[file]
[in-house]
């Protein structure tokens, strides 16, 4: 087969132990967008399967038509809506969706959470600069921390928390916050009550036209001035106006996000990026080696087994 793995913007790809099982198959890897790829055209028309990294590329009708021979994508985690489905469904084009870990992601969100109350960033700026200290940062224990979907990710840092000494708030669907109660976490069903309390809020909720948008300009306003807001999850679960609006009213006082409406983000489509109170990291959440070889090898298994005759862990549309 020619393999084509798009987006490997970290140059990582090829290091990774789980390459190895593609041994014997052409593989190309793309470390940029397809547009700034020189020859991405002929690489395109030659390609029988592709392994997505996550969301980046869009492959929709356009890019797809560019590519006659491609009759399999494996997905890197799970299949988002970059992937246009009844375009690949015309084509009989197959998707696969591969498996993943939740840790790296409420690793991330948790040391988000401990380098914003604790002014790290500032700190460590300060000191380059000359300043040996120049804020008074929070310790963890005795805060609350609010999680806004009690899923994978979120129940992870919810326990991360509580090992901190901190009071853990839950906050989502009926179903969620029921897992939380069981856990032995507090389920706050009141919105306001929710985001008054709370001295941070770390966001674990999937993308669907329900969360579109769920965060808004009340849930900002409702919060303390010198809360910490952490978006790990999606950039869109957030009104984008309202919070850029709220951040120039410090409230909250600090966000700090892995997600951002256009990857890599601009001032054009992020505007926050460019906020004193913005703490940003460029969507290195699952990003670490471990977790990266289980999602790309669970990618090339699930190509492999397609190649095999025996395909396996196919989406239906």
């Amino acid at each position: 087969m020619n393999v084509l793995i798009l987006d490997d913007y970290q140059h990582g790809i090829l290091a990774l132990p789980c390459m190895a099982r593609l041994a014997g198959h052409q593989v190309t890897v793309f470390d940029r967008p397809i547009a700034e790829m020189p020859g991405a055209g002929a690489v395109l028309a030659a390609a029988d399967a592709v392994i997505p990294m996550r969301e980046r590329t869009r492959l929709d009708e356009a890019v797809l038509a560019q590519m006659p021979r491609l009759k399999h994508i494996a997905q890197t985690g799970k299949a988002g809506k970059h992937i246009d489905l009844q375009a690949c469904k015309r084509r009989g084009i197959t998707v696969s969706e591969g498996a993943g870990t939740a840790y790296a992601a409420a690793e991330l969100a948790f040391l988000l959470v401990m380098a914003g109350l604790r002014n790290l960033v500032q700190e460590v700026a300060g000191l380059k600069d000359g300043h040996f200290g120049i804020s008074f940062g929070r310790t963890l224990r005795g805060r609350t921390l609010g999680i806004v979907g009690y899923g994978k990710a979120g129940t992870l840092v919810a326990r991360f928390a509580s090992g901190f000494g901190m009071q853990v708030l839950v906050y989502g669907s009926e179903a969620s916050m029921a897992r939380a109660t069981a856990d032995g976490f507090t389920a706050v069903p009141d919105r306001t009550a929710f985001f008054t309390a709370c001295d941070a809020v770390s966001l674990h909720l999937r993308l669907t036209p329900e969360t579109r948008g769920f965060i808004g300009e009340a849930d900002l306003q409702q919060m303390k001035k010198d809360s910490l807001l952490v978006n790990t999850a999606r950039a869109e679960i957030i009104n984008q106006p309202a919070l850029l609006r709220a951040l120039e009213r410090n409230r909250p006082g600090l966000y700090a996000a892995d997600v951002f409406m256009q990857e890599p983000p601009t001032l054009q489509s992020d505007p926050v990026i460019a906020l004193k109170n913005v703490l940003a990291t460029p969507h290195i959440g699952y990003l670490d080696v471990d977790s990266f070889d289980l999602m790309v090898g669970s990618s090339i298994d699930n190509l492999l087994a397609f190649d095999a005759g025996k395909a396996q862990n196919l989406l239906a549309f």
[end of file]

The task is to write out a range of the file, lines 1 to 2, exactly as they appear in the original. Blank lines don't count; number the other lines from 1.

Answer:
[in-house]
């Protein structure tokens, strides 16, 4: 087969132990967008399967038509809506969706959470600069921390928390916050009550036209001035106006996000990026080696087994 793995913007790809099982198959890897790829055209028309990294590329009708021979994508985690489905469904084009870990992601969100109350960033700026200290940062224990979907990710840092000494708030669907109660976490069903309390809020909720948008300009306003807001999850679960609006009213006082409406983000489509109170990291959440070889090898298994005759862990549309 020619393999084509798009987006490997970290140059990582090829290091990774789980390459190895593609041994014997052409593989190309793309470390940029397809547009700034020189020859991405002929690489395109030659390609029988592709392994997505996550969301980046869009492959929709356009890019797809560019590519006659491609009759399999494996997905890197799970299949988002970059992937246009009844375009690949015309084509009989197959998707696969591969498996993943939740840790790296409420690793991330948790040391988000401990380098914003604790002014790290500032700190460590300060000191380059000359300043040996120049804020008074929070310790963890005795805060609350609010999680806004009690899923994978979120129940992870919810326990991360509580090992901190901190009071853990839950906050989502009926179903969620029921897992939380069981856990032995507090389920706050009141919105306001929710985001008054709370001295941070770390966001674990999937993308669907329900969360579109769920965060808004009340849930900002409702919060303390010198809360910490952490978006790990999606950039869109957030009104984008309202919070850029709220951040120039410090409230909250600090966000700090892995997600951002256009990857890599601009001032054009992020505007926050460019906020004193913005703490940003460029969507290195699952990003670490471990977790990266289980999602790309669970990618090339699930190509492999397609190649095999025996395909396996196919989406239906």